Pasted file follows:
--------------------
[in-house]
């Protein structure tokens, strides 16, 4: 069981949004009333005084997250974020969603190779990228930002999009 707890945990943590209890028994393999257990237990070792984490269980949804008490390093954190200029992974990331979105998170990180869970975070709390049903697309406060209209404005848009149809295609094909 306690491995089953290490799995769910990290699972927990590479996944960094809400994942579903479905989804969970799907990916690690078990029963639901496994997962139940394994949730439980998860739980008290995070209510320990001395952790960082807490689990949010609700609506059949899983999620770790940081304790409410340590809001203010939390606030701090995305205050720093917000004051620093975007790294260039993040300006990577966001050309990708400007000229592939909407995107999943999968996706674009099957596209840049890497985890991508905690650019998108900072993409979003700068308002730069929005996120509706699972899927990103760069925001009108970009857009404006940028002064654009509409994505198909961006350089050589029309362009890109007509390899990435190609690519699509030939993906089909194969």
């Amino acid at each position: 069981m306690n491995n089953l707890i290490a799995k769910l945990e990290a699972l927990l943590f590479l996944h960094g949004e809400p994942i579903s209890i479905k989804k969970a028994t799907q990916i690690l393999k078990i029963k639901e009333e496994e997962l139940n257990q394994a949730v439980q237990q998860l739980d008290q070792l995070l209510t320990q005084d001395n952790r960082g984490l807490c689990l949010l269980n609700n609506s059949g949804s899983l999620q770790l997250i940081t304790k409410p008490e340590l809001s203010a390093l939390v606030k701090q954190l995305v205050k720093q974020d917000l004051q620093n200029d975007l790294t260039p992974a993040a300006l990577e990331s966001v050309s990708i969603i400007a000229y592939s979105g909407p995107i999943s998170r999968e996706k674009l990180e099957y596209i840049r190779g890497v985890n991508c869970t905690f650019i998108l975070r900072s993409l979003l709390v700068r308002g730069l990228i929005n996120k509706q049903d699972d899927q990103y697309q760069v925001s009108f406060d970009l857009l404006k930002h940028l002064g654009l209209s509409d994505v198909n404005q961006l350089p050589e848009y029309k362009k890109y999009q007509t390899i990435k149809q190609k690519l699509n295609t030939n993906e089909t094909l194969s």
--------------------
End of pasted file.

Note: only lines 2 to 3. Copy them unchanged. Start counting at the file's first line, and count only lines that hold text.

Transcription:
């Protein structure tokens, strides 16, 4: 069981949004009333005084997250974020969603190779990228930002999009 707890945990943590209890028994393999257990237990070792984490269980949804008490390093954190200029992974990331979105998170990180869970975070709390049903697309406060209209404005848009149809295609094909 306690491995089953290490799995769910990290699972927990590479996944960094809400994942579903479905989804969970799907990916690690078990029963639901496994997962139940394994949730439980998860739980008290995070209510320990001395952790960082807490689990949010609700609506059949899983999620770790940081304790409410340590809001203010939390606030701090995305205050720093917000004051620093975007790294260039993040300006990577966001050309990708400007000229592939909407995107999943999968996706674009099957596209840049890497985890991508905690650019998108900072993409979003700068308002730069929005996120509706699972899927990103760069925001009108970009857009404006940028002064654009509409994505198909961006350089050589029309362009890109007509390899990435190609690519699509030939993906089909194969």
């Amino acid at each position: 069981m306690n491995n089953l707890i290490a799995k769910l945990e990290a699972l927990l943590f590479l996944h960094g949004e809400p994942i579903s209890i479905k989804k969970a028994t799907q990916i690690l393999k078990i029963k639901e009333e496994e997962l139940n257990q394994a949730v439980q237990q998860l739980d008290q070792l995070l209510t320990q005084d001395n952790r960082g984490l807490c689990l949010l269980n609700n609506s059949g949804s899983l999620q770790l997250i940081t304790k409410p008490e340590l809001s203010a390093l939390v606030k701090q954190l995305v205050k720093q974020d917000l004051q620093n200029d975007l790294t260039p992974a993040a300006l990577e990331s966001v050309s990708i969603i400007a000229y592939s979105g909407p995107i999943s998170r999968e996706k674009l990180e099957y596209i840049r190779g890497v985890n991508c869970t905690f650019i998108l975070r900072s993409l979003l709390v700068r308002g730069l990228i929005n996120k509706q049903d699972d899927q990103y697309q760069v925001s009108f406060d970009l857009l404006k930002h940028l002064g654009l209209s509409d994505v198909n404005q961006l350089p050589e848009y029309k362009k890109y999009q007509t390899i990435k149809q190609k690519l699509n295609t030939n993906e089909t094909l194969s």